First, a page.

Plugged-In Syndrome

Last week we experienced a power outage at our corporate headquarters. Storms in the early morning knocked out power all over Chicago. As a result we experienced a brown-out at our office, meaning we had partial power. Our server was down so the internet was out, everyone’s computer was running low on battery power, our phone system was down and we had no air. Needless to say it was an odd day. We pondered aloud and bemoaned our dependence on technology. We were able to rig up the system to get internet access eventually, but the whole experience made me ask the question “Can I really unplug?”

I’m not necessarily talking about at work, but outside of work. Do I really need to check my email as soon as I come home from work? I was just on it 40 minutes ago. Has anything happened that could be that important? Do I have to log into Facebook several times in the evening? Do I need to check my text and voicemail messages at the gym? And the big question, how does this constant connection affect my brain?

I am an avid reader and I realize that I am actually reading less and spending more time on email, Facebook and Netflix. When I do sit down to read, I find it harder to focus on my book and I have less patience if a new book doesn’t grab my attention right away. Besides the fact that I love to read, it is also one way that I recharge myself. So the realization that my reading time has been usurped by social media and video streaming is very disturbing to me.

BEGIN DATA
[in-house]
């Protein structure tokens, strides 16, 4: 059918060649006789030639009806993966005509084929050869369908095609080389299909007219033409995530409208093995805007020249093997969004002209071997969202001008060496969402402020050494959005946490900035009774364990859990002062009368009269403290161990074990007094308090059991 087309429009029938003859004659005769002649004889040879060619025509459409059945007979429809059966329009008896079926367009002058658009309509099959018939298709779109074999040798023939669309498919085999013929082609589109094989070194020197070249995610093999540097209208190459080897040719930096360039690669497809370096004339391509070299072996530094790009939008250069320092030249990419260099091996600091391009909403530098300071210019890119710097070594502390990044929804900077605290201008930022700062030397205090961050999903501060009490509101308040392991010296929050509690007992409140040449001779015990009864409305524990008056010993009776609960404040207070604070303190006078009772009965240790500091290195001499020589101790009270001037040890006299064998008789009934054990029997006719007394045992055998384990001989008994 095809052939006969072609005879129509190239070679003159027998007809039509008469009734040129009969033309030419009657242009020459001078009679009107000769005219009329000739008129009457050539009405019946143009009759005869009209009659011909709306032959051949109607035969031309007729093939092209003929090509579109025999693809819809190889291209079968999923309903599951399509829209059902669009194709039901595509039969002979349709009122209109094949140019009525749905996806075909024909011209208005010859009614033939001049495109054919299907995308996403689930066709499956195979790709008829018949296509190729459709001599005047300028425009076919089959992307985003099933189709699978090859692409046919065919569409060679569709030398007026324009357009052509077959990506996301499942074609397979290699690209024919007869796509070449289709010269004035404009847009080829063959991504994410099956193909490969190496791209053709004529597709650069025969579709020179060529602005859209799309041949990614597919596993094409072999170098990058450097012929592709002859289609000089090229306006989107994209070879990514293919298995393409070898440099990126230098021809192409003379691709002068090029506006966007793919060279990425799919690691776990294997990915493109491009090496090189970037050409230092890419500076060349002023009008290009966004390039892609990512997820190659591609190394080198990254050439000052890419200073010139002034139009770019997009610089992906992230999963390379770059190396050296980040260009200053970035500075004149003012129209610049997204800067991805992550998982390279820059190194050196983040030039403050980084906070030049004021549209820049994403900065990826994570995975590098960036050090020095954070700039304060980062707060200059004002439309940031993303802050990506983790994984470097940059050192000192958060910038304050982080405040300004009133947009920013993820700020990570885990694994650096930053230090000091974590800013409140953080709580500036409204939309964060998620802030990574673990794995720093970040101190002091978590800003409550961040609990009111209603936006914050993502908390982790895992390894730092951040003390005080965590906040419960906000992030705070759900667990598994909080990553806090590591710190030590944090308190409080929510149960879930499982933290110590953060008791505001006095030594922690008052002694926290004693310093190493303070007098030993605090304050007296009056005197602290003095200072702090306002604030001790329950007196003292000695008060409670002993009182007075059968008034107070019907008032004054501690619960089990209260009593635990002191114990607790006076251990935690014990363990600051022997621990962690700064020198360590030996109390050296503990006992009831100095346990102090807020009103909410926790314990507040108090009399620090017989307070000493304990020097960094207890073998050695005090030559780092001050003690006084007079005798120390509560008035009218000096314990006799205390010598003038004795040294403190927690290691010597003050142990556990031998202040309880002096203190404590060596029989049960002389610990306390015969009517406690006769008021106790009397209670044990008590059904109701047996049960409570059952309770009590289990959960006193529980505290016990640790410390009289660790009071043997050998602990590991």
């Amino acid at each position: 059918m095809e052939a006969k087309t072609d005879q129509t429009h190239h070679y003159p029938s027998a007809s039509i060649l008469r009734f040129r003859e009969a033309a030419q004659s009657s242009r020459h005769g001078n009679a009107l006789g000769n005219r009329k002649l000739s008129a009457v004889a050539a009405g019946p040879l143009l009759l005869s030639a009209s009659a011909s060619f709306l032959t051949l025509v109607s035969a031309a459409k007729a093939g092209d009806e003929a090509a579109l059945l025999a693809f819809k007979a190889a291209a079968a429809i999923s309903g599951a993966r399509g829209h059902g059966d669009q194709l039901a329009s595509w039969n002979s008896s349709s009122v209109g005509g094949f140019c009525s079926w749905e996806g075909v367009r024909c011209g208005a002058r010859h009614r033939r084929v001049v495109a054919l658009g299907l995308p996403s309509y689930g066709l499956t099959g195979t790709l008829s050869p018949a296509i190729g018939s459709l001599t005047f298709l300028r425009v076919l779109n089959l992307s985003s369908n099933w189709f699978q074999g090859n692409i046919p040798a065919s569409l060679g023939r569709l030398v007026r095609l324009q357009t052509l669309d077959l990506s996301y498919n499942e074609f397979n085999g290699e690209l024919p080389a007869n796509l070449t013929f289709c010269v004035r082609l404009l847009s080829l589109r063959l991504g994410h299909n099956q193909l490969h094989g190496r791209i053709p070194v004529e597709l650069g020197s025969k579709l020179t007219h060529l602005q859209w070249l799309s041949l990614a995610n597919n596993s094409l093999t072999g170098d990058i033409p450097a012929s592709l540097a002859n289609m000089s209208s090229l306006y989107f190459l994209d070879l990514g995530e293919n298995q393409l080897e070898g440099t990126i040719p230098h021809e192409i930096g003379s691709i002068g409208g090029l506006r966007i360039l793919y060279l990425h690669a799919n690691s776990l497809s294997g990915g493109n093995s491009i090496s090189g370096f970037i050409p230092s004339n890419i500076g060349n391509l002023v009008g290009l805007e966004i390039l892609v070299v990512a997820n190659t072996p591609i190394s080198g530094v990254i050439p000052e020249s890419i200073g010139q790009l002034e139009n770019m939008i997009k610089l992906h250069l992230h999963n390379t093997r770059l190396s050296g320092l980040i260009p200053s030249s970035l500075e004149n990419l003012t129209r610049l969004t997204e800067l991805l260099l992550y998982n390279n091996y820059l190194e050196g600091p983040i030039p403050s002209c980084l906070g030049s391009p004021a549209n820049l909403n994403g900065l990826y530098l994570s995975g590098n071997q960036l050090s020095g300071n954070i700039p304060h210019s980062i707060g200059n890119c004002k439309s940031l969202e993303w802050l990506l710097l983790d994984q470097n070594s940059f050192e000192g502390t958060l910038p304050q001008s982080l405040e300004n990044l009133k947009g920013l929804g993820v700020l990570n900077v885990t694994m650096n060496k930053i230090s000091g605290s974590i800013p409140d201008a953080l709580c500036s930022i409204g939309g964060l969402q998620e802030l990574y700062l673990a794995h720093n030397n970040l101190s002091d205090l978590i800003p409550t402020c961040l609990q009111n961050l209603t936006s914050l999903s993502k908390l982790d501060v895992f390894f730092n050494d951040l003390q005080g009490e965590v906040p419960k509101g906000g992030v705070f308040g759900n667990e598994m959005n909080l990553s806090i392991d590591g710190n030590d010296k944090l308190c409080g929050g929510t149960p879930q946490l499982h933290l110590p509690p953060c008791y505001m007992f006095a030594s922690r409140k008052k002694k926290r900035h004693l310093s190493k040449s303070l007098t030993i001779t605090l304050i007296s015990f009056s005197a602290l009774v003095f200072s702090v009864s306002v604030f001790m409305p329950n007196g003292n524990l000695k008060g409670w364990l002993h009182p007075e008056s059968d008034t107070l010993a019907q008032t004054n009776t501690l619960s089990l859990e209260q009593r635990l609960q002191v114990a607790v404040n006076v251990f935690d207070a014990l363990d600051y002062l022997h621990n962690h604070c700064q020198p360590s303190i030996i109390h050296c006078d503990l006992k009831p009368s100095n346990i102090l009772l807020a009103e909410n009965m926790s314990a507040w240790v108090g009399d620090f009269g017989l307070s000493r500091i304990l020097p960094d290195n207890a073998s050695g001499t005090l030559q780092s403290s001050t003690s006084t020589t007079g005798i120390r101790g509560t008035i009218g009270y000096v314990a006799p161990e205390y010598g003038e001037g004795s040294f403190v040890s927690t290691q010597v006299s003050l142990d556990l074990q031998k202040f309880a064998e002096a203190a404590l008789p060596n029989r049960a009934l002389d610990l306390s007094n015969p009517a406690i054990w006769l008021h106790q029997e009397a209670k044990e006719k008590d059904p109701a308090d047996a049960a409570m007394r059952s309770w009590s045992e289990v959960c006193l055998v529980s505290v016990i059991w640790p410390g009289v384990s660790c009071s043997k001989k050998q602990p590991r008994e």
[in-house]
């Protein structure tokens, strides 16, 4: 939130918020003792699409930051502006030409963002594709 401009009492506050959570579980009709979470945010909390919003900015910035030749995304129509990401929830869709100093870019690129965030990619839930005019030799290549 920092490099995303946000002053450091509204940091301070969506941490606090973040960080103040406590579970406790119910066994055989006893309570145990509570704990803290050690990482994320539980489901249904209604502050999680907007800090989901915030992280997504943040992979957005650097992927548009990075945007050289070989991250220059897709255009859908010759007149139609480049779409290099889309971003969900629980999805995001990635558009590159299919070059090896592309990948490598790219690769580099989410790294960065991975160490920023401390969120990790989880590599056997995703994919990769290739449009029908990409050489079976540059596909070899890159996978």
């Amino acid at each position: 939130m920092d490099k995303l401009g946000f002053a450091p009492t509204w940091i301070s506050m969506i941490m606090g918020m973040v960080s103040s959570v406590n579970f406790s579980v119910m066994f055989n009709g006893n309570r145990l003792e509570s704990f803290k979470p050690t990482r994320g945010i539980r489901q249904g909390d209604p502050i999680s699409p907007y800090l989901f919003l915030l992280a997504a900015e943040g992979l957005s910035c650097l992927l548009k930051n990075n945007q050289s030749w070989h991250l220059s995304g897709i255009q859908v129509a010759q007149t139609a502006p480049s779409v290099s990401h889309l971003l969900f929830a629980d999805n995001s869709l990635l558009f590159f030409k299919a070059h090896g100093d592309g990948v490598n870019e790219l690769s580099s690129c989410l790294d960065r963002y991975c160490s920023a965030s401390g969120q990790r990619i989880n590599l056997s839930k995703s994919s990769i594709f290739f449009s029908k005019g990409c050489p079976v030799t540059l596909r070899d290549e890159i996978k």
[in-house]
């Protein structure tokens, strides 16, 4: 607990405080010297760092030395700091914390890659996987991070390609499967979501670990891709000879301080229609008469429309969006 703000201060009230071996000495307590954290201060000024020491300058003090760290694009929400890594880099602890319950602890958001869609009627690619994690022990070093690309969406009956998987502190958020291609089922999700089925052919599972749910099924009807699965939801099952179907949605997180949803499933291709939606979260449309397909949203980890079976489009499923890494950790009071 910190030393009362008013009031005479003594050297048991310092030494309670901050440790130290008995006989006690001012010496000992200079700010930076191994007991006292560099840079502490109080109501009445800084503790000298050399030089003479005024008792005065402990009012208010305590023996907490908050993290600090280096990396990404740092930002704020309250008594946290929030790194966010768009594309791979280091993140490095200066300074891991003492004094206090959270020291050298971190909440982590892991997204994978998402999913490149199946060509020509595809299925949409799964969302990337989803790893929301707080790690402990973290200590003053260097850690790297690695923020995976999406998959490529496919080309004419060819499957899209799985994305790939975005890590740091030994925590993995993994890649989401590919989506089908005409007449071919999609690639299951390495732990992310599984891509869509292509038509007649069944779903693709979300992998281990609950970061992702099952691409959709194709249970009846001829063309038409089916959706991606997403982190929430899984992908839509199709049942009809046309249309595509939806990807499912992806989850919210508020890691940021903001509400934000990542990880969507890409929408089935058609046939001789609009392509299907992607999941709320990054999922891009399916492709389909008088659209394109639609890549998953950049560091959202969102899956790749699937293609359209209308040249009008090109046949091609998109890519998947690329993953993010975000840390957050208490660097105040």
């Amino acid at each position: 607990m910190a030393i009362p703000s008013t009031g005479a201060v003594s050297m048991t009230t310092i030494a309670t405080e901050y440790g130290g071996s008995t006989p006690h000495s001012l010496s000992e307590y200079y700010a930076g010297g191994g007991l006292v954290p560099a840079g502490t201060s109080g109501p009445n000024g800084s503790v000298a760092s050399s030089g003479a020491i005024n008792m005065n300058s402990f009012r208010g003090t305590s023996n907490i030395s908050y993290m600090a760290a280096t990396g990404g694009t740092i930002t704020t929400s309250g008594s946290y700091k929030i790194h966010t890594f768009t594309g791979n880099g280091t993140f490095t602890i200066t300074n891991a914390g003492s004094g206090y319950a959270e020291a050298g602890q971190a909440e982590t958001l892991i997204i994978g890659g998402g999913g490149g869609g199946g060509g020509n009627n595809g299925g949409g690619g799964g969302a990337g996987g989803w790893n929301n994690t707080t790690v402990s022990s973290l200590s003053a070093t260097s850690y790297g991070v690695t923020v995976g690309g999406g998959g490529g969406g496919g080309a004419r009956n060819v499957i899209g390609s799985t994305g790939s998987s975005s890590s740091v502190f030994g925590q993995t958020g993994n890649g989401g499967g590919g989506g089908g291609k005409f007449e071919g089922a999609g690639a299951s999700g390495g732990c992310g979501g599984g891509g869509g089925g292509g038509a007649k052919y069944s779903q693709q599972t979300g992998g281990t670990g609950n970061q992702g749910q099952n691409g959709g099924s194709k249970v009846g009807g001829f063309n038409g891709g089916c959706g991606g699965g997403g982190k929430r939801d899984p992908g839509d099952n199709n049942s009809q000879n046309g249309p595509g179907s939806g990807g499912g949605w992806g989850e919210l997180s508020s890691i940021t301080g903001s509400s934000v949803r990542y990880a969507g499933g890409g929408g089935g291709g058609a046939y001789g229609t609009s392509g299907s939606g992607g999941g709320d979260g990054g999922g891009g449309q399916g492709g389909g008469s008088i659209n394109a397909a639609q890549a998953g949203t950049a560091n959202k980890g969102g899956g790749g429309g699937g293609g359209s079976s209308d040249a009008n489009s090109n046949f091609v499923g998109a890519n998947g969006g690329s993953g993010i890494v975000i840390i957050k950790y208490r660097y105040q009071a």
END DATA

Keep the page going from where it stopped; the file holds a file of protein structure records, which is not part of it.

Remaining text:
Studies are showing that the dominance of online media is causing negative changes in the brain, (especially in young minds) primarily in the area of attention and focus. As a result, we are inhibiting our critical thinking and creative abilities. Both of these skills require time and some degree of focused thought, which are declining in proportion to the amount of time we fill with the internet.

Now, I am by no means saying that we should completely unplug. For work, the internet and email are completely necessary and Facebook is fun and a great way to stay in touch with friends and learning about cultural events. I do think that we have the ability to set boundaries and control the amount of time we spend on our computers. I definitely want to spend more time reading and also to be able to just be still. I need to remind myself being online is not my only solution for not having anything to do.

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